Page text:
I see immediately that there’s no way I’m not going to be pulling the stitches out of his head, and so I take a minute to give myself a little pep talk about not being such a pussy.  I put on my $15 dollar drugstore reading glasses. Staring down at Vild’s closely cropped head, and with my whole body clamped tighter than a scorpion’s ass, I slip one edge of the cuticle nippers carefully, carefully under the first loop of blue fishing line fastened to his flesh. When I move the angled blade just slightly, it tugs at his skin from the pressure on the suture. I can feel how his whole fleshy scalp is just hovering over his bony skull. Oh, my fucking God!  I feel all the blood in my body drain down to just above my flip-flops and pool there. I might actually faint. I’ve never experienced this sensation before. But I remain conscious long enough to give the nippers a decisive ‘snip’, before I have to run outside and hold my head under the garden hose.

I wish I could tell you that it was possible for me to complete this unpleasant work with some dignity and haste. But this is not the case. It took a shameful amount of shivering and gag suppression to clip and pluck the loose strands of filament out of his skin. On the up side, I can check suture removal off my list, and feel optimistic about never, ever, doing it again.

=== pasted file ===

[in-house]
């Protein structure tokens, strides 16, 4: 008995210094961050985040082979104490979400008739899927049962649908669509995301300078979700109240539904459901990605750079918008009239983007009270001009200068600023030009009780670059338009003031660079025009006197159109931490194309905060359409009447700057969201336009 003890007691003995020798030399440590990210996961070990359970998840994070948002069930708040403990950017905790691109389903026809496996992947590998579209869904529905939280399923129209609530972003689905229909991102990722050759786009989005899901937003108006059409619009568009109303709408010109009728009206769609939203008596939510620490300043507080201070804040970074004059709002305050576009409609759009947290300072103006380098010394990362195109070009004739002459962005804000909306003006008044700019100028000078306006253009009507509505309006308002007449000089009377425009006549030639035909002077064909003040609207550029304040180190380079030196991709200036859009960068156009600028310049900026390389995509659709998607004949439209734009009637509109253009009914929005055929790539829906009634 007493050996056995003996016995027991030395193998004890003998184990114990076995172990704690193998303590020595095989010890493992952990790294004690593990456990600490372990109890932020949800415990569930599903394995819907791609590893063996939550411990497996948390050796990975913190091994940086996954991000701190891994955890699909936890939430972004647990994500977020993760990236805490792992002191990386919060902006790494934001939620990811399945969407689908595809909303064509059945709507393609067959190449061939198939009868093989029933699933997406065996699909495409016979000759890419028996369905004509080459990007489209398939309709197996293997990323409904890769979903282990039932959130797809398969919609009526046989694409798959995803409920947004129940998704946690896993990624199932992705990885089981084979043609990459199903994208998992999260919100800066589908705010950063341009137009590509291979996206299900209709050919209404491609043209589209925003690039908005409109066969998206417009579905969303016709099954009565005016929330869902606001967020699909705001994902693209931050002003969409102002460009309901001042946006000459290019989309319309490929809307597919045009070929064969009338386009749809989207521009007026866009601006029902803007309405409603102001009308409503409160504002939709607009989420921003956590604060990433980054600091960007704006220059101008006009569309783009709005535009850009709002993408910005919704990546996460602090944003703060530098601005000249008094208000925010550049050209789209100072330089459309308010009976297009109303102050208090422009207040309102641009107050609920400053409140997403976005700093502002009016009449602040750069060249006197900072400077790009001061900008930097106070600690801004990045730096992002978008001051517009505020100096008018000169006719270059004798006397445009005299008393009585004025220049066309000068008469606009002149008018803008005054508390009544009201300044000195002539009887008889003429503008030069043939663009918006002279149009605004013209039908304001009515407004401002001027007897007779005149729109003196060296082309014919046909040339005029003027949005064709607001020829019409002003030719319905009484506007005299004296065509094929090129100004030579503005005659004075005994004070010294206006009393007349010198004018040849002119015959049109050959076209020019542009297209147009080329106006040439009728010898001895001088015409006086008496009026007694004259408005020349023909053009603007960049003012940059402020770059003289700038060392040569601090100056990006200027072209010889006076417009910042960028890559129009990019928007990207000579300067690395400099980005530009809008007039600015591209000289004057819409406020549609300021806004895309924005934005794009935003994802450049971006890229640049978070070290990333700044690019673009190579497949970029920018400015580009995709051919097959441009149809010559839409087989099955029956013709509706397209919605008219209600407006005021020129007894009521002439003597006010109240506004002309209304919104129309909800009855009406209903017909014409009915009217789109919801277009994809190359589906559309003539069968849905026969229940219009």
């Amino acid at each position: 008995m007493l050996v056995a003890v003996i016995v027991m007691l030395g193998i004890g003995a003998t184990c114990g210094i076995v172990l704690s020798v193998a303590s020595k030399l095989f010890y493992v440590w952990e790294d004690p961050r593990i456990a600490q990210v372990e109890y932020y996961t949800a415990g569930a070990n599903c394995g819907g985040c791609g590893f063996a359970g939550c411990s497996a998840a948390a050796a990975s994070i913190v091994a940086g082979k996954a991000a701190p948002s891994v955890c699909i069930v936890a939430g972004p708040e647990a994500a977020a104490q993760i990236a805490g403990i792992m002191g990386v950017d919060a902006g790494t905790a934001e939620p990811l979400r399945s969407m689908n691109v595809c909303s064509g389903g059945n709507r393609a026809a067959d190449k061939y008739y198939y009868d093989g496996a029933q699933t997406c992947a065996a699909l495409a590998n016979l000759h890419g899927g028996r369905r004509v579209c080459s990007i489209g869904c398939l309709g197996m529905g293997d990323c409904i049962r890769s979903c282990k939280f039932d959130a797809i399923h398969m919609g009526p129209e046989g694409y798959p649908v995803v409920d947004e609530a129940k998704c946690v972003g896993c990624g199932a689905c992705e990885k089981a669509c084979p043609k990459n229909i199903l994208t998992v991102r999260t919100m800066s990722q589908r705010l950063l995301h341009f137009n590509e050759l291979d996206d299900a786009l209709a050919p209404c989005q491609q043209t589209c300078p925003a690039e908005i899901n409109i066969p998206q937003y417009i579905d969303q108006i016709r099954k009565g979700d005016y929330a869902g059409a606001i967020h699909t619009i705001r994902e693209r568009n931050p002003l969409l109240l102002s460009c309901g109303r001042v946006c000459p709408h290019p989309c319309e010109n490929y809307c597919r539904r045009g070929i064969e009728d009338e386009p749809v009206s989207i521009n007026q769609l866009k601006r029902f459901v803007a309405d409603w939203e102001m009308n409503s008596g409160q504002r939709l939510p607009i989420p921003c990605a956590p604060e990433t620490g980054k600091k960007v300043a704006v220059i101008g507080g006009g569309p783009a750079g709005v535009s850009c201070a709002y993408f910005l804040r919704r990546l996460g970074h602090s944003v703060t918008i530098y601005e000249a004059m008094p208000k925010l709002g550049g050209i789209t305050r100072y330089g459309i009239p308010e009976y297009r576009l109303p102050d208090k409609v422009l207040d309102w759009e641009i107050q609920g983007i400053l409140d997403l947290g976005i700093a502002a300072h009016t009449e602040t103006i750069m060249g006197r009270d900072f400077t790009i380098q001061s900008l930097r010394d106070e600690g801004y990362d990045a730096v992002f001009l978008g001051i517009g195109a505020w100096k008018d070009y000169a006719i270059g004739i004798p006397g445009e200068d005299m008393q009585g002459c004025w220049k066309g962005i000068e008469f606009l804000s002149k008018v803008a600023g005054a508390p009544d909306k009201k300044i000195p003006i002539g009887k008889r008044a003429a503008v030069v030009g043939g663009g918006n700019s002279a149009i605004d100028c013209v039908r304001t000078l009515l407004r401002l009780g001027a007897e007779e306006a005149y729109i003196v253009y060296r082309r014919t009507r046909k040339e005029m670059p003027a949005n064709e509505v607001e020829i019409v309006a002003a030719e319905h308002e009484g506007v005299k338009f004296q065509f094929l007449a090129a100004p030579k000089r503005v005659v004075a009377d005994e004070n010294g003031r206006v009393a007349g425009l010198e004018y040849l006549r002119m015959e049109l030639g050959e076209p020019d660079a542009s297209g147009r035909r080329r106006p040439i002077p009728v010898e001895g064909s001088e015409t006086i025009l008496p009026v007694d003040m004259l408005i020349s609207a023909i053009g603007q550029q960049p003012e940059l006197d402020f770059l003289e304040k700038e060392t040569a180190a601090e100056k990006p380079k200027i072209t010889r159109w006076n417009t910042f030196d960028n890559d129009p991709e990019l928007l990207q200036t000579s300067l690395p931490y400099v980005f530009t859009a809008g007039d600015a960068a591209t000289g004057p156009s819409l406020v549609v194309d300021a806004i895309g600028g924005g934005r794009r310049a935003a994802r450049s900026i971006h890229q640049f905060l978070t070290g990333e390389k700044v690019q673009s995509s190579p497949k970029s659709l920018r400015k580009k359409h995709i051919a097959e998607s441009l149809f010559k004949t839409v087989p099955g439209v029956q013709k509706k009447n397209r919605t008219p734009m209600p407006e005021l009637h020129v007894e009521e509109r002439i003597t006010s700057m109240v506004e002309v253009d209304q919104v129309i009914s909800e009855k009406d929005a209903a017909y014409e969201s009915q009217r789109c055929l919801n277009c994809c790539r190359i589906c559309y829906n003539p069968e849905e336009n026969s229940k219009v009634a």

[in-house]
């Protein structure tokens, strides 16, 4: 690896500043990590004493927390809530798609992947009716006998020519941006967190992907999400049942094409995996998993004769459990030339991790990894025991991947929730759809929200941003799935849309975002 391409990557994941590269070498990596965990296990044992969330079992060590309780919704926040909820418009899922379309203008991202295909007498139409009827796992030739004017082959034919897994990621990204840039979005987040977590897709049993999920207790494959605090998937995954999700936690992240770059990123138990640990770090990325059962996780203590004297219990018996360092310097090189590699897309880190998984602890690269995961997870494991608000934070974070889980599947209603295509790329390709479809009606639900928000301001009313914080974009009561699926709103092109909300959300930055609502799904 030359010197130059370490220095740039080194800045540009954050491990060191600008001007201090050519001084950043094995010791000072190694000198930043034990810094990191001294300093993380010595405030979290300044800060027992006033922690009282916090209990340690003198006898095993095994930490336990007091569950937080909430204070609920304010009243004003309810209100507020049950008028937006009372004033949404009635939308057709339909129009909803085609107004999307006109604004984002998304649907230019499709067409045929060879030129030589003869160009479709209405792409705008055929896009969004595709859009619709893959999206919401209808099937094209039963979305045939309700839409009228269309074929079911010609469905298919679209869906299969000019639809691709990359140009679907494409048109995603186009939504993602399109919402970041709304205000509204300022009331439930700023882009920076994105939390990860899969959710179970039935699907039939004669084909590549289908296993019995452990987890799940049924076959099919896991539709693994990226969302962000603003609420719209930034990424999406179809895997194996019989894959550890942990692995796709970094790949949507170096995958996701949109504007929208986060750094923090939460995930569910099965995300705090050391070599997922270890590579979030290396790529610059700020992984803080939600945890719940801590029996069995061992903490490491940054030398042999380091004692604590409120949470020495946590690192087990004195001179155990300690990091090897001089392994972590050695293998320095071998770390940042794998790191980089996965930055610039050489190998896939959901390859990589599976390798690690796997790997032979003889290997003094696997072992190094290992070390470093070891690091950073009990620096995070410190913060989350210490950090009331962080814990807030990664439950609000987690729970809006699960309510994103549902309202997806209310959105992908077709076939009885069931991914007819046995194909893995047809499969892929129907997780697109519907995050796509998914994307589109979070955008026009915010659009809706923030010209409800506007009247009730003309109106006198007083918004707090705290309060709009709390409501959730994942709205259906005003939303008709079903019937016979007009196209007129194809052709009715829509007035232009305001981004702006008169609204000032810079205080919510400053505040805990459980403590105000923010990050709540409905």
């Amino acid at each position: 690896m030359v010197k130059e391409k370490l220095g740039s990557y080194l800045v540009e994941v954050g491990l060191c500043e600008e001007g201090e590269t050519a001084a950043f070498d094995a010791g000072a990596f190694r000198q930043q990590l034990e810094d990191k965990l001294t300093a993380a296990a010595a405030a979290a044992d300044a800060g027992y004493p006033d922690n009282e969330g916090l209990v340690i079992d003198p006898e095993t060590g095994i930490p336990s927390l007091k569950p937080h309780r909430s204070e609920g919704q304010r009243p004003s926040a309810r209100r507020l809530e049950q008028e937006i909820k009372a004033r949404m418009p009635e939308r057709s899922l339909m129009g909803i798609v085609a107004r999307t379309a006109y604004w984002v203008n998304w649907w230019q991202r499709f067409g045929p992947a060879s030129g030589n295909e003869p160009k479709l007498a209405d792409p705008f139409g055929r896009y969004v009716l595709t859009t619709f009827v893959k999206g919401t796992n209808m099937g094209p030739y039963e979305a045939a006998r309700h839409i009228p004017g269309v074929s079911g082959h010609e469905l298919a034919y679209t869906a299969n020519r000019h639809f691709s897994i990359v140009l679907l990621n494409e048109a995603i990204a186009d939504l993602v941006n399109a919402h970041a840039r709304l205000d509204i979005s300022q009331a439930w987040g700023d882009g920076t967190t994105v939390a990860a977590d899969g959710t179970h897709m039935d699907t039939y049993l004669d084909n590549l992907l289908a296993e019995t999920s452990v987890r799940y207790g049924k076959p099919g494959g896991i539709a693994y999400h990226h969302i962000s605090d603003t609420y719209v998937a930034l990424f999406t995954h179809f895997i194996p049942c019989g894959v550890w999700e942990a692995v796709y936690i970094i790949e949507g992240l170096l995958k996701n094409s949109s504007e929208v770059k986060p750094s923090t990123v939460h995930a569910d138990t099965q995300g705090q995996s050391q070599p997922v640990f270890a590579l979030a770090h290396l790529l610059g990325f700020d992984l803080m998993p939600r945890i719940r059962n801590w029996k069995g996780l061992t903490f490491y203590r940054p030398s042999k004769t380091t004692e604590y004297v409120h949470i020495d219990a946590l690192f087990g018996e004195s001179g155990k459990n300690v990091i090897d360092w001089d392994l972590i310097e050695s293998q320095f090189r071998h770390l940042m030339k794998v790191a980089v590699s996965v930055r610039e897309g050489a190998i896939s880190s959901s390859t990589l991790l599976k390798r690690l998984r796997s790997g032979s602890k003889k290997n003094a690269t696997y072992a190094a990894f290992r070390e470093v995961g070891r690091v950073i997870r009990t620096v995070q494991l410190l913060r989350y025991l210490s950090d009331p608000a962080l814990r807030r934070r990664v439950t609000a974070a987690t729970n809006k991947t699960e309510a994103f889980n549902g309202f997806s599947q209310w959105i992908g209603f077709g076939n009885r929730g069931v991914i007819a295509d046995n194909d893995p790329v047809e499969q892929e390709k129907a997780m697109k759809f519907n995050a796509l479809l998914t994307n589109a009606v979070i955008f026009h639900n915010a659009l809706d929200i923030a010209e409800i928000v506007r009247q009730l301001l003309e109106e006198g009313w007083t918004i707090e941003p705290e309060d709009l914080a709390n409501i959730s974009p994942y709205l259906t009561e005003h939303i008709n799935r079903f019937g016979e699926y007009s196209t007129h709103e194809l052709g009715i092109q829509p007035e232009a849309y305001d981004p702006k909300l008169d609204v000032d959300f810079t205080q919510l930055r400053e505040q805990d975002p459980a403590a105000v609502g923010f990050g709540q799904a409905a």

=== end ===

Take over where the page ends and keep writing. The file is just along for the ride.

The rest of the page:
Married to Vild, I’ve come to see everything for its usefulness of purpose, its ability to get a job done, including myself. His forward trajectory is so resolute, so uncompromising, that he’ll use whatever is handy, in whatever way he deems necessary, without considering failure as a possibility. My sweet, soft-bristled broom was used to apply black top to the rental property driveway. He'll mop up a wine spill with the nice bathroom towels. To him, tool is tool. His take is, “But I saved us a thousand bucks.” While mine is: “Great, now go spend $30 of that on replacing my nice broom, so I can sweep up the sawdust from your last project, building a whole other messy stove that burns sawdust.” By the way, if anyone needs sawdust, we’ve got a 10’x 10’ barn, that he built in an afternoon, filled with it. Come on over and help yourself to a bucket-full. You don’t even need to call first.



5 comments:

  1. Jesus, this piece makes me laugh so hard, it's sick. Just makes me love you and Vildy like crazy.

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  2. Sacaga-whiner...it doesn't get much better than that.

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  3. Sacaga-whiner and the tighter than a scorpion's ass were my favorite parts. I CANNOT BELIEVE YOU HAD THE GUTS TO TAKE OUT HIS STITCHES.
    Please write a book.
    Please please please.

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  4. I AM IN AWE. PERIOD.

    How do I forward this??

    ReplyDelete